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  • by pudge (1) on 2004.09.28 1:57 (#34752) Homepage Journal
    There's another reason why "liberal" is a dirty word: because it has less specific, technical, historical, meaning. Conservative means favoring small government, deregulation, civil liberties, etc. Liberal means ... having long hair and smoking weed. And liberal changes so much over time: prohibition was "liberal."

    And it's part of why liberals have taken to calling themselves progressives, because it was the term used in 1912, when T.R. ran as the Progressives candidate, and Wilson beat T.R. and Taft on a progressive platform.

    Speaking of the early 20th century, there's another term that is similar to liberal on the right that is used similarly pejoratively: fundamentalist. The Fundamentalists were a group of Christians who reactionarily published a pamphlet called The Fundamentals in response to various liberalized teachings of the Bible.

    Of course, all of these terms are relative, and describe something largely reactionary, but it just seems like conservative and progressive have always been the more accepted, from what I can tell.

    As to Keillor, the problem I have with that sort of argument is that it is simply rhetoric. I could use the same background and same set of facts and same sense of nostalgia to support a conservative view. I like him a lot, but he is no technocrat or political scientist, and whenever I've heard him, he's never forged a real link between his utopia and the liberal policies he supposes will lead us there.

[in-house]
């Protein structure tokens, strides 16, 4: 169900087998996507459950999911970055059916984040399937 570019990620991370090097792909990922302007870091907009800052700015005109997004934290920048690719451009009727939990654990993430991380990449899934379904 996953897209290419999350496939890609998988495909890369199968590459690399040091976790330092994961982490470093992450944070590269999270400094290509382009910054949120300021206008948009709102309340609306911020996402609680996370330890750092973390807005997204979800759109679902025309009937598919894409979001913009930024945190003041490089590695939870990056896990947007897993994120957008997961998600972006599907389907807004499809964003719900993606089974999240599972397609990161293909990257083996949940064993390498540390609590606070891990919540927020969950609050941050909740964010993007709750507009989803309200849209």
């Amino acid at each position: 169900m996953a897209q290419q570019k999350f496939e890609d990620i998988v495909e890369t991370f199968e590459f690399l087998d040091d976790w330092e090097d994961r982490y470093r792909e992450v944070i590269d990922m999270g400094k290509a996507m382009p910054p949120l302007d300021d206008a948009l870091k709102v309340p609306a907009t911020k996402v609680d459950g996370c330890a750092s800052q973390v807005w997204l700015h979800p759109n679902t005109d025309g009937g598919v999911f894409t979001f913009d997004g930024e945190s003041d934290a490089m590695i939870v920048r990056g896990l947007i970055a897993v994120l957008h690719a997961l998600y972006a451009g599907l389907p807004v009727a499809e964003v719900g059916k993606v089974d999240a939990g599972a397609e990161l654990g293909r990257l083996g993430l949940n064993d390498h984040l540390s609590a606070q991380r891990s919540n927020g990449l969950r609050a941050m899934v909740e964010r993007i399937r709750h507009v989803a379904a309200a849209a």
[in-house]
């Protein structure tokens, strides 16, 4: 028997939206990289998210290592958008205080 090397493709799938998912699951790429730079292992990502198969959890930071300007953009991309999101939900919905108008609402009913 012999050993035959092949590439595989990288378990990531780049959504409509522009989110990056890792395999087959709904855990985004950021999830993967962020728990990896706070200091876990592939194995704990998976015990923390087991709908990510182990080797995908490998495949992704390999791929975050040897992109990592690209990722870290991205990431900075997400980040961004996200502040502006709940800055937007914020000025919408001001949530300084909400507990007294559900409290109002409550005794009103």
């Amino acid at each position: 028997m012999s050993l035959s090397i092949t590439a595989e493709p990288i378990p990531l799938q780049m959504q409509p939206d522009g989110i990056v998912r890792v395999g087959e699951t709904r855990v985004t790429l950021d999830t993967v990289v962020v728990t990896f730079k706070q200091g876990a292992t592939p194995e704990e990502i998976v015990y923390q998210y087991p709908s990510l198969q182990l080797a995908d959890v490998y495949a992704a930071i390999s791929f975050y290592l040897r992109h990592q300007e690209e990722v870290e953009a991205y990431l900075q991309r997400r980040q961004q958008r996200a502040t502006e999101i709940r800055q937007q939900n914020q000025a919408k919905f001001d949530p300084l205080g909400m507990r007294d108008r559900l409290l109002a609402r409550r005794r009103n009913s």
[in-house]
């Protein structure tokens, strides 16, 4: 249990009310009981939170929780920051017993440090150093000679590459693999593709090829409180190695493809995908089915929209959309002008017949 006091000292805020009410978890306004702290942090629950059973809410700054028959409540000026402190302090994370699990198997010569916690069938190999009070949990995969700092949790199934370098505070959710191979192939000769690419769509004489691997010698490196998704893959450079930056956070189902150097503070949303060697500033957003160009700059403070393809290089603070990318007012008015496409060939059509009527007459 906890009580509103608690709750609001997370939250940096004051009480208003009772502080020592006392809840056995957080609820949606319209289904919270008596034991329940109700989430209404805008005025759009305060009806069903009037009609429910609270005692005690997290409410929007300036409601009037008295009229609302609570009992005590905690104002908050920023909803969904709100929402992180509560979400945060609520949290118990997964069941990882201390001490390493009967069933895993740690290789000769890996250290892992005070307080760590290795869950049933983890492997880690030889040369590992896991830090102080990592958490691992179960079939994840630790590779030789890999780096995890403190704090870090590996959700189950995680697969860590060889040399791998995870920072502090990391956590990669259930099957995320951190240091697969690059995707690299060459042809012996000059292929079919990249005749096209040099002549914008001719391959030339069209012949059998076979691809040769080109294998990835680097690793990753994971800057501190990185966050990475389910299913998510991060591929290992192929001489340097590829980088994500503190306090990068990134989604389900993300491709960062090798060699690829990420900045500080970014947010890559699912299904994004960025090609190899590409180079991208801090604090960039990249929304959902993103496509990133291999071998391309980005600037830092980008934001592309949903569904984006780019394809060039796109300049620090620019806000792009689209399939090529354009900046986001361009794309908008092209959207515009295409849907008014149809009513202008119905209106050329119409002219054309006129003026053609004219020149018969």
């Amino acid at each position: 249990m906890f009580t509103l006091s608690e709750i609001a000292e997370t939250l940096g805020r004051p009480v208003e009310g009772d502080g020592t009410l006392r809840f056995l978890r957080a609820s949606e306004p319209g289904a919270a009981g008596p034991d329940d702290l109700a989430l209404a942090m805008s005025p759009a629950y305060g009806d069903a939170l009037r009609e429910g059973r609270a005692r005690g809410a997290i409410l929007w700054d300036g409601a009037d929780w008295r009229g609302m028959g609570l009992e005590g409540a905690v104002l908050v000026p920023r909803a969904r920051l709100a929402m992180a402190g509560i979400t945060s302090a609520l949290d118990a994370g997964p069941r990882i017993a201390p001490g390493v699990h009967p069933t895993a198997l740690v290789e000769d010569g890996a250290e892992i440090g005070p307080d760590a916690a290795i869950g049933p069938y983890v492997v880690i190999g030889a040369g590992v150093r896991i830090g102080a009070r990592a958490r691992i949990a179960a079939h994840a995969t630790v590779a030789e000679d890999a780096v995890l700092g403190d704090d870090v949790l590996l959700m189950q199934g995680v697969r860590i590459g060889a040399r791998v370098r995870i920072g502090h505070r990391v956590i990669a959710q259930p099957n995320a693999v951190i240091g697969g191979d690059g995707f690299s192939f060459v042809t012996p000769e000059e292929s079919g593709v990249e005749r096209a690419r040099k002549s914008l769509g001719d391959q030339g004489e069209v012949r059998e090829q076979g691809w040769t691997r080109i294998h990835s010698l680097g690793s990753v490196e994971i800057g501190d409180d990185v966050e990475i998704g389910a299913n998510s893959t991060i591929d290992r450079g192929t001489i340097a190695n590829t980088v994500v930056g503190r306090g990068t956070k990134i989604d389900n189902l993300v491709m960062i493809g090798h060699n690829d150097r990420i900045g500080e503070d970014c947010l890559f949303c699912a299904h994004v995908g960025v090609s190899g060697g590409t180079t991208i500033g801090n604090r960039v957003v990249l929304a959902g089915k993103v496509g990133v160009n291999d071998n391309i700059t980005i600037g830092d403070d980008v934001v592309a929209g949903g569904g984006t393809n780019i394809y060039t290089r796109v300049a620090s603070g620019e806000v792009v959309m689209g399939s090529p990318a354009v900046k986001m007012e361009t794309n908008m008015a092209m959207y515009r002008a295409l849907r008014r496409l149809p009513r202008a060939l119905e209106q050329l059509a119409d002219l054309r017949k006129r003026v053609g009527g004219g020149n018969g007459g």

I won't comment on Cornel West, I am in a good mood. :-)
    • I'm not sure that "conservative" is as well defined as you say, though I agree it's better defined than liberal. Certainly libertarians use it the way you suggest (they seem to think it's synonymous with "libertarian"), but Republicans in general seem to stray a bit -- especially with regard to civil liberties not related to the 2nd amendment -- and think the word has something to do with "preserving America as a Christian nation" and opposing "the gay agenda", as well as keeping those damn hippies from smo
      • Well, it was well-defined up until the 80s, when Reagan suddenly made it popular to be a conservative. Progressives had a similar problem, where the term got diluted, and subsequently fell out of fashion. Real conservatives -- like William F. Buckley et al at National Review -- support marijuana legalization. :-)